The syntactic checks determine whether the codes array consists of a well formed sequence of IL instructions. The syntactic checks apply to every IL instruction parsed from the codes array, whether or not there is an execution path that reaches it. The syntactic checks are as follows:

  • The length of the codes array is greater than 0.
  • The codes array can be parsed into an array of IL instructions according to the rules in the “IL Opcode Encoding” specification, such that the last byte of the last parsed IL instruction is the last byte of the codes array
  • The target of each branch or leave instruction lies within the codes array at the start of a parsed IL instruction. Each target of each switch instruction lies within the codes array, and at the start of a parsed IL instruction.
  • For every tailcall instruction, the following instruction must be a call or callvirt and there must be no branches directly to the following instruction, and no exception handler can specify the following instruction as a target (i.e. tailcall must be a true annotation, and it must be possible to treat the tailcall/call/callvirt instructions as an atomic instruction).
    IL Verification Second Pass (Semantic Checks)

The IL verifier performs the semantic checks by simulating the effect of executing the instructions in the method. The types of values that are tracked may be assumed by the arguments, stack slots, and local variables over the course of any execution path through the method, and check that no instruction can give rise to a type error. The definitions shown in FIG. 15 are used to specify the semantic checks.

IL Verification Second Pass (Semantic Checks): Type States

A type state records constraints on the types of arguments, locals and stack slots.

A type state contains:

  • args. An array of types, one for each argument to the method. (The type of each argument is fixed throughout the method, except that in a constructor, argument 0 starts as the type UnconThis, but after initialization it becomes either &(VC(this)) for a value class this constructor, or O(this) for a class this that is not a value class.)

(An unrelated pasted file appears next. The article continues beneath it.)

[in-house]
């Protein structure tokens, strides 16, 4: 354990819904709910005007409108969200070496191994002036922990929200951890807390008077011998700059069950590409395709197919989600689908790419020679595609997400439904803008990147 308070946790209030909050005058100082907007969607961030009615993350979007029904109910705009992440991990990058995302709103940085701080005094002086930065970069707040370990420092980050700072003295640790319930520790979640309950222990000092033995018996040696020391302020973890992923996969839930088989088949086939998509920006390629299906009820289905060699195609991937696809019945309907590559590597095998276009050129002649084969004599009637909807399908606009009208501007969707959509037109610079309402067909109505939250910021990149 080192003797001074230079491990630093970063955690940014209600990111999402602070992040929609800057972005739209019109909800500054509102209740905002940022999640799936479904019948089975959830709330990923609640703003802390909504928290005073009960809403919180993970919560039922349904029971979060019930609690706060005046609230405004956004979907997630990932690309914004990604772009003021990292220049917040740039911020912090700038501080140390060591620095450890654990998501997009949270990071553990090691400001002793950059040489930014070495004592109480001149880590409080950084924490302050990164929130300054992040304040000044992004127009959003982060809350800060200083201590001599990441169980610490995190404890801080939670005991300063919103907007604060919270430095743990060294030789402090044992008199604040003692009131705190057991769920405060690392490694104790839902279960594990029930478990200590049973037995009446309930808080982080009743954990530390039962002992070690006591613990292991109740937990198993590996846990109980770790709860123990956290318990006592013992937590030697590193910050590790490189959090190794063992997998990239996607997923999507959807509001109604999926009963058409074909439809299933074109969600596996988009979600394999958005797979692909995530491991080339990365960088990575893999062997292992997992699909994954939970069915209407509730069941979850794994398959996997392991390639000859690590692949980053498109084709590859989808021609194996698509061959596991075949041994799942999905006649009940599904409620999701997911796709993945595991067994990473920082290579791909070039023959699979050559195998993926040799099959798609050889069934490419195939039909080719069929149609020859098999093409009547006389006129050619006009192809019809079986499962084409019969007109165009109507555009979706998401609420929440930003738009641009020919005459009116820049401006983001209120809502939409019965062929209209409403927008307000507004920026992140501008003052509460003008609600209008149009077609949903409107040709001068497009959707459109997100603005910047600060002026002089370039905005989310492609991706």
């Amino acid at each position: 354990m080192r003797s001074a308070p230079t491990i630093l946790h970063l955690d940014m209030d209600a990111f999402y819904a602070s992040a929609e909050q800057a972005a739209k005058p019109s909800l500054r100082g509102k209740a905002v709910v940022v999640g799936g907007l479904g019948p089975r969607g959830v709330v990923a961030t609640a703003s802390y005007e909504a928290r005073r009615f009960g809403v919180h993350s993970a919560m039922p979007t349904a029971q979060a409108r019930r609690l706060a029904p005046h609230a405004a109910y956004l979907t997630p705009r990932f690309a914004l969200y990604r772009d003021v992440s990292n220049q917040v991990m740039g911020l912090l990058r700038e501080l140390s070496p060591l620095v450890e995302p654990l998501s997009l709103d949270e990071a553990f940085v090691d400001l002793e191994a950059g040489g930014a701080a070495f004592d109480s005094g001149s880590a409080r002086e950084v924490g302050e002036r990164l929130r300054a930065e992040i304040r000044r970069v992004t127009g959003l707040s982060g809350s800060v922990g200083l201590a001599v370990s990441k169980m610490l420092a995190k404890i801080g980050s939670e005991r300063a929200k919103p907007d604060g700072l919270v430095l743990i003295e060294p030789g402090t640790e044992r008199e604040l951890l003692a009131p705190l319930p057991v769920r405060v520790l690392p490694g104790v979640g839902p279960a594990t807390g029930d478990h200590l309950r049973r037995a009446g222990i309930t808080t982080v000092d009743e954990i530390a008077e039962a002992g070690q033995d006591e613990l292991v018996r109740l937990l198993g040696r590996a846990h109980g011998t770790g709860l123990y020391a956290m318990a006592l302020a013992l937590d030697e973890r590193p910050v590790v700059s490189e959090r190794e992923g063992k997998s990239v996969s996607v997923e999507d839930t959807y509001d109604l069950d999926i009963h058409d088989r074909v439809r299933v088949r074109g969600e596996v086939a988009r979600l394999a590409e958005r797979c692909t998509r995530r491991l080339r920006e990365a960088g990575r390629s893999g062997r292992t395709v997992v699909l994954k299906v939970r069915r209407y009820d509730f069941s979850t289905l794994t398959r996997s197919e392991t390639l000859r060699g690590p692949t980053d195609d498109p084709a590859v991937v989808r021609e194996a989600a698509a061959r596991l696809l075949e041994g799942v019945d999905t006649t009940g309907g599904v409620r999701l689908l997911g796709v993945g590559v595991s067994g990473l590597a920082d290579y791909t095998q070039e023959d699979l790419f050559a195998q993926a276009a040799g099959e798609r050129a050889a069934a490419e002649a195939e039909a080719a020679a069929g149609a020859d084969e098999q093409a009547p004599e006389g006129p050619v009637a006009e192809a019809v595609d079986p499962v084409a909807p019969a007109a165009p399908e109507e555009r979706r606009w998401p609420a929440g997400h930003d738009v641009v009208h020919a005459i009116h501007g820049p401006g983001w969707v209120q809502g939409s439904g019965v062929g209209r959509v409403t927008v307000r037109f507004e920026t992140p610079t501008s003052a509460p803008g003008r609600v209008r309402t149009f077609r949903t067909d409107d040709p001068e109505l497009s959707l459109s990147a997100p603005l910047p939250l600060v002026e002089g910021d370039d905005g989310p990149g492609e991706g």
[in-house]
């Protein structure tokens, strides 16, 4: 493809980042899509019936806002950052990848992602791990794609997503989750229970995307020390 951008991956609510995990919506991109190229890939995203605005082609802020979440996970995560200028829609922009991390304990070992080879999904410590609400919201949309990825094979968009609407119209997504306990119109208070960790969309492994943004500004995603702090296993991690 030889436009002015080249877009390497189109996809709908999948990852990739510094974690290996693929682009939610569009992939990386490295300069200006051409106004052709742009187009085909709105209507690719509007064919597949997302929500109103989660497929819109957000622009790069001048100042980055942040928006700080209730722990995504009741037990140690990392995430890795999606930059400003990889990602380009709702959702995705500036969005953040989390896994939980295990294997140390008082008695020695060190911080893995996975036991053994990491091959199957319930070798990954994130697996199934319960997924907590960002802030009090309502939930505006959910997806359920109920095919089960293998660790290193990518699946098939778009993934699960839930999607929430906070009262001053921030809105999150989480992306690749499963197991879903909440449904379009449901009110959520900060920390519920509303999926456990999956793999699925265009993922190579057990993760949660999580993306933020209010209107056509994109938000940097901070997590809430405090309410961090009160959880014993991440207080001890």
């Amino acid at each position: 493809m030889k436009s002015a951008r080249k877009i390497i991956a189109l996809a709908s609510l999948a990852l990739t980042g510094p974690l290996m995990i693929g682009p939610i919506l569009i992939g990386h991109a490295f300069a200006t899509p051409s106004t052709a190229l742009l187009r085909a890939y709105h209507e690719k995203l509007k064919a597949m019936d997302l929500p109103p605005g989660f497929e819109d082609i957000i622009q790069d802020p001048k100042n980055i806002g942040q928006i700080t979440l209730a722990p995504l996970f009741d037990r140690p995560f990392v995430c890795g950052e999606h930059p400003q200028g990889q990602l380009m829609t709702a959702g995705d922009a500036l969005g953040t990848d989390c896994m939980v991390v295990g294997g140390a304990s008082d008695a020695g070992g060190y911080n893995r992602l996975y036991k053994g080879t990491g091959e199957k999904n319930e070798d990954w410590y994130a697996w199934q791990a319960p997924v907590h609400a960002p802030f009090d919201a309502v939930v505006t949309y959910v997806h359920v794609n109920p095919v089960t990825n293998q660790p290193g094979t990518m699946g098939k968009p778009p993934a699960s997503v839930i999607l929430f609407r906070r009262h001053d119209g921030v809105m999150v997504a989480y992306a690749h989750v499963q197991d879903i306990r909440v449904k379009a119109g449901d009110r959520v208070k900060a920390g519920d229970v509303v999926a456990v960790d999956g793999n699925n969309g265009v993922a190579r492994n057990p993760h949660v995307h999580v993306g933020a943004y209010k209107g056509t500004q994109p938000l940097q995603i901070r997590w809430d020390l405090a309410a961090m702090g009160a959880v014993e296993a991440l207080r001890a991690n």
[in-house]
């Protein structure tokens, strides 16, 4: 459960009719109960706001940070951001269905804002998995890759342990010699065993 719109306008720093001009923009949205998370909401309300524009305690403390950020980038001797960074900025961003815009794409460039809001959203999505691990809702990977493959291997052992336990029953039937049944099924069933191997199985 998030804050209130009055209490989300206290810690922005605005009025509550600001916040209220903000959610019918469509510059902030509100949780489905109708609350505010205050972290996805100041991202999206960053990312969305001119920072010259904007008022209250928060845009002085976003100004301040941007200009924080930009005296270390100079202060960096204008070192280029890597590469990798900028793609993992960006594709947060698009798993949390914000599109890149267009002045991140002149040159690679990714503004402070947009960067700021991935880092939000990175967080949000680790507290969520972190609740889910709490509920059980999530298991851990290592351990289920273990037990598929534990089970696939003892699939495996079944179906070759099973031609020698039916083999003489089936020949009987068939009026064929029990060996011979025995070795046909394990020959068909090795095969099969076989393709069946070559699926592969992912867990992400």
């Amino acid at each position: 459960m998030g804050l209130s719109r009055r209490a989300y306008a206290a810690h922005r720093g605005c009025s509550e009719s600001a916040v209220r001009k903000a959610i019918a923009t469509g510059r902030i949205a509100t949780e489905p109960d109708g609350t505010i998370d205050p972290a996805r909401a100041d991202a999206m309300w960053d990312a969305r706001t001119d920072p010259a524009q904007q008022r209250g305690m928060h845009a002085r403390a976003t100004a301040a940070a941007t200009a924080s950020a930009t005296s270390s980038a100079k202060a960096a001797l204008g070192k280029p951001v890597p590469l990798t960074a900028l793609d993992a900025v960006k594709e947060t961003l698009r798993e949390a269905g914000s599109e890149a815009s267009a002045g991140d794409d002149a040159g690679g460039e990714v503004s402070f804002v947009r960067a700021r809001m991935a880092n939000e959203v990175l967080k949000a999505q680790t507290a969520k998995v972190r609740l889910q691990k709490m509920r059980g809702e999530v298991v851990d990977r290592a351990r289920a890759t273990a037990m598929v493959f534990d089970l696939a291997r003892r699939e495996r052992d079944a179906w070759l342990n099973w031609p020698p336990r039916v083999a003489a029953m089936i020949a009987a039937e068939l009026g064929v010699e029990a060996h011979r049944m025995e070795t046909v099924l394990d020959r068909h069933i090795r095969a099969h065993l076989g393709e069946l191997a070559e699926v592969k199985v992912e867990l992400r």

• locals. An array of types, one of each for each local variable. (The type of local i may vary, unless there is a ldloca i anywhere in the method.)
  • stack. An array of types indicating the current state of the argument stack.
  • fields. Flags used to indicate which fields a value class constructor has initialized.
  • block. Flags recording if were in a regular, finally, filter or handler block.
  • tailcall-ok. Flag recording whether it is safe to perform a tailcall. It is safe to perform a tailcall if no addresses of locals or arguments have been taken.
    A summary of operations on type states is shown in the table of FIG. 16.
    IL Verification Second Pass (Semantic Checks): The Basic Verification Algorithm

In one embodiment, the semantic checks can be expressed as an algorithm, which acts on the following state.

  • The Pending Nodes in the Dataflow Analysis: a set of pairs (i, state), where i is an address, and state is a type state. This set stores those locations still to be explored in the data flow analysis of the method. Note that locations may be revisited with refined type states.
  • The Visited Nodes in the Dataflow Analysis: as addresses are analyzed, the results of the analysis are recorded, and thus each address is either unmarked, or marked with a type state.

In one embodiment, the algorithm is as follows:

  • 1. Initialize Pending to be the singleton set {(0, state0)} where state0 has
    • args=
      • [arg1′, . . . , argn′] if the method is static, with
      • [UnconThis, arg1′, . . . , argn′] if the method is a constructor.
      • [O(td), arg1′, . . . , argn′] otherwise
      • Here the signature of the method is class::method(arg1, . . . , argn) with argi' being argi with &(ty) types replaced by &*(ty).
    • locals =
      • [loc1, . . . , locn] if the ZeroInit flag is true.
      • [Uninit(loc1), . . . , Uninit(locn)] if the ZeroInit flag is false.
      • Here the tailsig of the method is [loc1, . . . , locn]
    • stack=[]
    • fields=
      • [false, . . . , false] if verifying a value class constructor, one for each field.
      • undefined otherwise
    • block=regular
    • tailcall-ok=true
  • 2. If Pending is the empty set, halt with success.
  • 3. Choose a pair (i, state) from the set Pending, and remove it from the set.
  • 4. If the address i is marked with the state old:
    • If the least upper bound old ∪ state exists, then:
      • If old ∪ state equals old, goto 2.